California Attorneys Facing Disbarment as a Result of Targeting Homeowners

Two Southern California attorneys are facing disbarment and a third faces a disciplinary trial after a joint investigation by the State Bar’s Office of Chief Trial Counsel and the Attorney General’s Office into a loan modification scam that targeted distressed homeowners, the State Bar of California announced today.

The proposed discipline is the result of a coordinated effort in August 2011, when the State Bar and the Attorney General’s Office shut down law firms and marketing companies suspected of running a so-called “mass joinder” scam.

  • Philip A. Kramer (bar number 113969), 52 of Calabasas, has agreed to be disbarred. In a stipulation accepted Friday by the State Bar Court, Kramer admitted to numerous counts of misconduct including his collection of illegal fees, failure to return advanced fees, and accepting employment in states where he was not licensed to practice law. Kramer also agreed to pay $122,000 in restitution to 27 former clients as part of the stipulation. Here is the copy of Kramer’s agreement to be disbarred in which he admits to the multiple violations of law.
  • Paul W. Petersen (bar number 170922), 51, of Irvine, is facing disbarment by default after he failed to appear in State Bar Court for a March 27 trial on various counts of misconduct including allegations of improper solicitation, unlawful collection of advance fees, failure to refund fees, and failure to perform services competently. Under the State Bar’s Rules of Procedure, unless the default is set aside, the State Bar Court will recommend Petersen’s disbarment to the California Supreme Court. Here is the documentation on the case against Petersen and more here. The court document mentions his firm was Mesa Law Group that has been written about before on this site.
  • Anthony J. Kassas (bar number 227647), 35, of Diamond Bar, faces trial on 285 counts of disciplinary charges. The formal charges, filed April 6 by the Office of Chief Trial Counsel, include allegations that Kassas improperly solicited clients, collected unlawful advance fees, failed to provide proper accounting of funds and aided the unauthorized practice of law by non-lawyers. Court documents filed against Kassas state that he entered into an agreement with Pate Marier and Associates to provide services for home loan modification and foreclosure relief. This case also includes examples of attorney mailers that did not contain appropriate disclaimers and notification to consumers this was a legal advertisement. The mailers also used the term Alternative Dispute Resolution as well. You can read the full court document here.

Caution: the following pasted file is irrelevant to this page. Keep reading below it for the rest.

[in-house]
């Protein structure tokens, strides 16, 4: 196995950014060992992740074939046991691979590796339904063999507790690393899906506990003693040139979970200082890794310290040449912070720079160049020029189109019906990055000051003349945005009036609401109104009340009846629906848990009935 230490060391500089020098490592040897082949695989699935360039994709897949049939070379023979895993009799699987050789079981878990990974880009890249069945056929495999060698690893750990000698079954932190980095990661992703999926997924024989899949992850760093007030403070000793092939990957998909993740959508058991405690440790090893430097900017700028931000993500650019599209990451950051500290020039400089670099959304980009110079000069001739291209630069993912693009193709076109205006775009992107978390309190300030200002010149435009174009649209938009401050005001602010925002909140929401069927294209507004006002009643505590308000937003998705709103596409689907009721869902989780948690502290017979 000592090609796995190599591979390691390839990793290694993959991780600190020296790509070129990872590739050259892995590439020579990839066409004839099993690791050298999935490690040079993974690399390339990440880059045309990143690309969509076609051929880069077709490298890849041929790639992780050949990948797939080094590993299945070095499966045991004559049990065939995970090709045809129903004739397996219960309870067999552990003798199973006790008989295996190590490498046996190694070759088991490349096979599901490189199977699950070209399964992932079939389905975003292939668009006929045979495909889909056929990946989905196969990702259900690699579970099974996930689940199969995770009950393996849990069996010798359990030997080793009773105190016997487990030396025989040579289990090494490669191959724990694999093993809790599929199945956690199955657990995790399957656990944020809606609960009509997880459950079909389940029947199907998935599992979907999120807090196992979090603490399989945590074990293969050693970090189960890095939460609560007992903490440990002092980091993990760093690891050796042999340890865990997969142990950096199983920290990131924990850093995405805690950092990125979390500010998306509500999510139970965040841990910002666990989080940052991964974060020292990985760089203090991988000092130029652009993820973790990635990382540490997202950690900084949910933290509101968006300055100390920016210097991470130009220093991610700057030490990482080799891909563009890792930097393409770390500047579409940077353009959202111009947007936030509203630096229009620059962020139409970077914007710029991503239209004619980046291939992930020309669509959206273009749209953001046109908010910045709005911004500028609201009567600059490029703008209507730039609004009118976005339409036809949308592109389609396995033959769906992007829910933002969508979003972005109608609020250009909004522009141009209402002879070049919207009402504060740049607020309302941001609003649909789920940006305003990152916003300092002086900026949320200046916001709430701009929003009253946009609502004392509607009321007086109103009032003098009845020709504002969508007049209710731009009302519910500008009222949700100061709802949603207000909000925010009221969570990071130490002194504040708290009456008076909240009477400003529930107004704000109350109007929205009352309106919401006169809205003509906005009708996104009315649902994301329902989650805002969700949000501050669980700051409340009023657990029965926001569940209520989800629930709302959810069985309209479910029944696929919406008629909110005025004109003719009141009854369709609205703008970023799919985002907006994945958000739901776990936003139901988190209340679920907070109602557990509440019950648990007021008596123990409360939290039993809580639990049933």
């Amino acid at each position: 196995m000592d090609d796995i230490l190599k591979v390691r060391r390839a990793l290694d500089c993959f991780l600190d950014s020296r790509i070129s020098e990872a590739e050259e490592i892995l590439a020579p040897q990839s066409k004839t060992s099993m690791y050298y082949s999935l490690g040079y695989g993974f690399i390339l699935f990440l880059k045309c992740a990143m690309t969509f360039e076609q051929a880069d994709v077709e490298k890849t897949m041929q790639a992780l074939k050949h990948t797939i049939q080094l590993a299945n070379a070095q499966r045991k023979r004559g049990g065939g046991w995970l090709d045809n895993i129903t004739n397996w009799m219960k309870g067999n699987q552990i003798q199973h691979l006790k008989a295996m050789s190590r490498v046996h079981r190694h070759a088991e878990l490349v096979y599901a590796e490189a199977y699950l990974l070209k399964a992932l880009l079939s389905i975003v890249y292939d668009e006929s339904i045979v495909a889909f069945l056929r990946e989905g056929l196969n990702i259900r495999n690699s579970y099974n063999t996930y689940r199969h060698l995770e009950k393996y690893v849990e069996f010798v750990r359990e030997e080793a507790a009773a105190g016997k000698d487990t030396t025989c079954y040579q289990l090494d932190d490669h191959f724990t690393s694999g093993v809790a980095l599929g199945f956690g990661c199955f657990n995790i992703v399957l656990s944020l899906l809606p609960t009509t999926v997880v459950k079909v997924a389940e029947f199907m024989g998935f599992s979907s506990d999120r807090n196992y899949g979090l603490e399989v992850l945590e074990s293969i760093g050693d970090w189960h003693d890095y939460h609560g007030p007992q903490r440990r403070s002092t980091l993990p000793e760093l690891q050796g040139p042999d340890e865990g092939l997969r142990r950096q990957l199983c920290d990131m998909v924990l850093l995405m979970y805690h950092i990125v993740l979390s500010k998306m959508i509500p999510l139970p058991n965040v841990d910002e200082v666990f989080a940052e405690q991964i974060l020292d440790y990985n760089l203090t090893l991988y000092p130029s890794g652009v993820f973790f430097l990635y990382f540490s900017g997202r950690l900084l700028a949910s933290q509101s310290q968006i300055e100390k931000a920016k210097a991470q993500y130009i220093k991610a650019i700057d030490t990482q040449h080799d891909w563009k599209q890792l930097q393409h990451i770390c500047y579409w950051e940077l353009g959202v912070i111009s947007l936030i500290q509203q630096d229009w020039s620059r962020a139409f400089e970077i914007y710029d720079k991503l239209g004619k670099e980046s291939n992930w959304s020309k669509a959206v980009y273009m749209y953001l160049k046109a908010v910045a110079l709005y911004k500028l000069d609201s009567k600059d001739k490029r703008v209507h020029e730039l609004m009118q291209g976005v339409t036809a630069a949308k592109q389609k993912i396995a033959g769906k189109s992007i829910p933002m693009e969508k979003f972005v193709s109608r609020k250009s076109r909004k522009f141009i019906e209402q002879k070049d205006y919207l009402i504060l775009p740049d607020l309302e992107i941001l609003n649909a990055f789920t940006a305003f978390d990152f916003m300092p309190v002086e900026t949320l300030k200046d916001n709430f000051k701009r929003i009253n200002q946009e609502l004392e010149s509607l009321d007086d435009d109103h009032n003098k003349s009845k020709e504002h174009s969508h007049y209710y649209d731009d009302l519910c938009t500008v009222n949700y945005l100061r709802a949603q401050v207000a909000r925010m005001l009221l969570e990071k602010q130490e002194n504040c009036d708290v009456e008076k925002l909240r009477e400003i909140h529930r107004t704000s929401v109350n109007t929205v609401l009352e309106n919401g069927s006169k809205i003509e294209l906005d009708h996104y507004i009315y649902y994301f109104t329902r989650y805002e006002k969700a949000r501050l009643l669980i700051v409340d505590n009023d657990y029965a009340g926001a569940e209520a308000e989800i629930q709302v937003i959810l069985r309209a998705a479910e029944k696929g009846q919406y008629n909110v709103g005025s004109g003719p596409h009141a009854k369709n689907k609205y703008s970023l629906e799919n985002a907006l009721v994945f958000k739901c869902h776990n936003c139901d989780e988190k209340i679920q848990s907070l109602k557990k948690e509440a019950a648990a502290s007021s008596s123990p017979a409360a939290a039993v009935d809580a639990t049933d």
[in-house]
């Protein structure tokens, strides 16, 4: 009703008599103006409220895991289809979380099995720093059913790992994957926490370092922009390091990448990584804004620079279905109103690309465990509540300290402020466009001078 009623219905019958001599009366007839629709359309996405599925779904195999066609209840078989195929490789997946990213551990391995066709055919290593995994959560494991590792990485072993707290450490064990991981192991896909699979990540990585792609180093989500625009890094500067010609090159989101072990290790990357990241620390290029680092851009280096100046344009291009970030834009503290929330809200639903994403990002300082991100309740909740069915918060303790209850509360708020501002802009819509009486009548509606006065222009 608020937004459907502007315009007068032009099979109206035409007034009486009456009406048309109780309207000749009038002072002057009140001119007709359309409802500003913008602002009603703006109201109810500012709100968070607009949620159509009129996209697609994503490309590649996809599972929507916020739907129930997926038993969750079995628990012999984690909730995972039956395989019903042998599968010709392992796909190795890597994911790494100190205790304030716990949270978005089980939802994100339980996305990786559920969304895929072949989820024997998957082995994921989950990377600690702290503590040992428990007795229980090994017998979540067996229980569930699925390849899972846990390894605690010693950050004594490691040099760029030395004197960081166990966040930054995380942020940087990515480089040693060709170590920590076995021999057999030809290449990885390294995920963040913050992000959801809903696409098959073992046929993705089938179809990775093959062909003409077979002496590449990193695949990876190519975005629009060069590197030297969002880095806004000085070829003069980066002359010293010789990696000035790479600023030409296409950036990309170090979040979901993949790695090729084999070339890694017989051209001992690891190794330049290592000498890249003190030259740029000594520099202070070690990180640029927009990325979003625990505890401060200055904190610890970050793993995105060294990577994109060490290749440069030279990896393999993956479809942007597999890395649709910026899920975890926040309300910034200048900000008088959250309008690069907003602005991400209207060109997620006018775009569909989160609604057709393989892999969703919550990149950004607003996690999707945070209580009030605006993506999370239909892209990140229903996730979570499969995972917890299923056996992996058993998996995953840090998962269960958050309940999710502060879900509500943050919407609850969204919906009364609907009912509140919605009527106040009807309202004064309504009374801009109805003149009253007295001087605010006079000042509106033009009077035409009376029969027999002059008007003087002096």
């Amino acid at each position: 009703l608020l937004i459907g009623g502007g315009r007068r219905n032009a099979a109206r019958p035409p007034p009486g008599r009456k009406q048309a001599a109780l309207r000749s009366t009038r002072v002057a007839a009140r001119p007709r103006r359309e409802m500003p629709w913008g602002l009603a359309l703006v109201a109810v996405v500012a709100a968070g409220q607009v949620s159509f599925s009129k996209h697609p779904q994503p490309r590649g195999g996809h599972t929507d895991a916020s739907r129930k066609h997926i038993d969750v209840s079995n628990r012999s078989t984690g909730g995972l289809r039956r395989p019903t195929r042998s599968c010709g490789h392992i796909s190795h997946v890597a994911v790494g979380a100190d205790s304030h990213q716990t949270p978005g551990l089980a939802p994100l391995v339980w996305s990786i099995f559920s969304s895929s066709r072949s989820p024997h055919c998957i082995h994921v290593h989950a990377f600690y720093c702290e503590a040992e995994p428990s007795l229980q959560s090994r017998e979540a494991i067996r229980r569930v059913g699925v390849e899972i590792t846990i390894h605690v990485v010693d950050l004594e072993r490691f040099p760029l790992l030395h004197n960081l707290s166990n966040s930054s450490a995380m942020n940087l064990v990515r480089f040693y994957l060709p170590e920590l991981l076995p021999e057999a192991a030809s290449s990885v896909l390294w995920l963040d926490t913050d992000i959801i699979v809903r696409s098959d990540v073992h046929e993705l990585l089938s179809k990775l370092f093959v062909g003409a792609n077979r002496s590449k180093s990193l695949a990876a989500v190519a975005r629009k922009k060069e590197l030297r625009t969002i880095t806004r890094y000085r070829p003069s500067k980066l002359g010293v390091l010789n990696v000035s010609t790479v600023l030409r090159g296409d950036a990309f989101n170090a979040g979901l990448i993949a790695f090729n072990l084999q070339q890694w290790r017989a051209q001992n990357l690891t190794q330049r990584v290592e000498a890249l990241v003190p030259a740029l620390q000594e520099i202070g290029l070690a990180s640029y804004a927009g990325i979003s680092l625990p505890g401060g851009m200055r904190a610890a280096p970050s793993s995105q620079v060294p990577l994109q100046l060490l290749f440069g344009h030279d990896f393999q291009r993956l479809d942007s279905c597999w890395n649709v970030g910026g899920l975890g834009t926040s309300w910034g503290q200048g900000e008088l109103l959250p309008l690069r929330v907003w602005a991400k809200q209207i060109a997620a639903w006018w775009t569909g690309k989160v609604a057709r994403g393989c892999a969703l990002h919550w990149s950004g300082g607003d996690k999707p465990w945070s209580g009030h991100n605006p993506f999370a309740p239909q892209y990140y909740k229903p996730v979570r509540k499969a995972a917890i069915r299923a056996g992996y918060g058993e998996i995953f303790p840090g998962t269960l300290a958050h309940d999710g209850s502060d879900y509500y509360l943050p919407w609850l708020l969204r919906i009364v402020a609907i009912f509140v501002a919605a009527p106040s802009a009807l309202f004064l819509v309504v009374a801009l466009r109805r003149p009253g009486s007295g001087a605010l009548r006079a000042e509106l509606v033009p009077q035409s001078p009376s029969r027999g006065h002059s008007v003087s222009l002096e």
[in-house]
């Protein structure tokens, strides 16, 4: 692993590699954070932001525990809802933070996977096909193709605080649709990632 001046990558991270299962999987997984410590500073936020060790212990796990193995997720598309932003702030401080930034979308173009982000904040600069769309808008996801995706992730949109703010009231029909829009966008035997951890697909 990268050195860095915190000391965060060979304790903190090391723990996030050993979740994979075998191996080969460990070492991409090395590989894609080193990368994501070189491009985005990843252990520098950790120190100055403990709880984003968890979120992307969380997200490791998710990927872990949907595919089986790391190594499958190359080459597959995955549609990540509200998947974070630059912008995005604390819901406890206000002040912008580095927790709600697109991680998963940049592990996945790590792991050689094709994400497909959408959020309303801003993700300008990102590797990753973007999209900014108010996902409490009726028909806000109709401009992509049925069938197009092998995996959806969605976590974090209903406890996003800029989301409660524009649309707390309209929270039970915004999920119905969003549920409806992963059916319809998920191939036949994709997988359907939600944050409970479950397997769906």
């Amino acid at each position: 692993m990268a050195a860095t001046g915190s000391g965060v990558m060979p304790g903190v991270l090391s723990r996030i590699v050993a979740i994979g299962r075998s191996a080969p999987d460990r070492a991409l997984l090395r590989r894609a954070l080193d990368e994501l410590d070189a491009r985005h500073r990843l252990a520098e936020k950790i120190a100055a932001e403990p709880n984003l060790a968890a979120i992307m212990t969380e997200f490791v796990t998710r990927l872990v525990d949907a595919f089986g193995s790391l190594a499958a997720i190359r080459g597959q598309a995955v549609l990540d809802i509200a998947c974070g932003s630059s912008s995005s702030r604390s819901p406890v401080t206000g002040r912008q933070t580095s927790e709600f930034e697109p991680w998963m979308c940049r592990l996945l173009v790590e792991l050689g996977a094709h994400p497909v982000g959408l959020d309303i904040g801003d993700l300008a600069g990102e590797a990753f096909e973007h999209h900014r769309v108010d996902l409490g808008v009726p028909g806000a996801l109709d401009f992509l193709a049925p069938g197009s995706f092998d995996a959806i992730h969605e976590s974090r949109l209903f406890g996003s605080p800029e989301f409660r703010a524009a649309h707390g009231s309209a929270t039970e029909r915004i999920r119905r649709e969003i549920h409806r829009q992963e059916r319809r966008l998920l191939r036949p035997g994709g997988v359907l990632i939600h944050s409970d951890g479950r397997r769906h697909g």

Disbarment and the imposition of discipline are effective only upon written order by the state Supreme Court, but all three attorneys are precluded from practicing law under orders of involuntary inactive enrollment by the State Bar Court.

Acting Chief Trial Counsel Jayne Kim said she is pleased with the progress in holding these attorneys responsible for their misconduct.

“As the leading watchdog of the legal profession, the State Bar does not tolerate unethical behavior by attorneys,” Kim said. “This disbarment recommendation brings victims of Kramer’s malfeasance one step closer to justice and exemplifies the State Bar’s commitment to public protection.”

The State Bar and the Department of Justice acted swiftly last year in obtaining court orders to put a stop to the fraud. According to papers filed in Los Angeles County and Orange County superior courts, the attorneys involved had contacted homeowners through deceptive mailers that looked like official documents from mortgage lenders. The mailers contained language such as “Litigation Settlement Notification” that caused homeowners to think they were potential plaintiffs in a “national litigation settlement.” Directing homeowners to a toll-free number for assistance, the mailers contained exaggerated promises. They stated that by joining a “mass joinder” lawsuit, foreclosures would be stayed, loan balances would be reduced and the homeowners would receive monetary benefits or their homes free and clear of their mortgage. Homeowners often paid retainer fees ranging from $3,500 to $10,000 but were never contacted by an attorney or included in a mass joinder lawsuit.

The mass joinder scheme was the latest in a series of loan modification scams targeting financially strapped borrowers. The State Bar formed a task force in 2009 to pursue disciplinary charges related to loan modification services.

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